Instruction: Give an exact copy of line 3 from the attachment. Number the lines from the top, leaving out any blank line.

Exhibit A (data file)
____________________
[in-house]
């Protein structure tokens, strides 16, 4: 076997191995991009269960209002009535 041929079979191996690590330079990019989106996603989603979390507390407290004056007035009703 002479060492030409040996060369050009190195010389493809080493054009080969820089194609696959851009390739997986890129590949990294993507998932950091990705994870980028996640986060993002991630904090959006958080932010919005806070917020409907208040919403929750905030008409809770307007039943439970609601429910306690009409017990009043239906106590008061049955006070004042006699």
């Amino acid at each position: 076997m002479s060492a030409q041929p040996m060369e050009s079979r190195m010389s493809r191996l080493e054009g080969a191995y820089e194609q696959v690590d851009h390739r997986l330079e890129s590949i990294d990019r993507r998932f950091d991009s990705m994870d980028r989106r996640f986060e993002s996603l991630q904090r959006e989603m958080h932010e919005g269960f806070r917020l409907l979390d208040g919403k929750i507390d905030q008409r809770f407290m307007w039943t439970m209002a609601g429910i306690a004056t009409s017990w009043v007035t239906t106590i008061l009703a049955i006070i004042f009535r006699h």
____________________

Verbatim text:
């Amino acid at each position: 076997m002479s060492a030409q041929p040996m060369e050009s079979r190195m010389s493809r191996l080493e054009g080969a191995y820089e194609q696959v690590d851009h390739r997986l330079e890129s590949i990294d990019r993507r998932f950091d991009s990705m994870d980028r989106r996640f986060e993002s996603l991630q904090r959006e989603m958080h932010e919005g269960f806070r917020l409907l979390d208040g919403k929750i507390d905030q008409r809770f407290m307007w039943t439970m209002a609601g429910i306690a004056t009409s017990w009043v007035t239906t106590i008061l009703a049955i006070i004042f009535r006699h």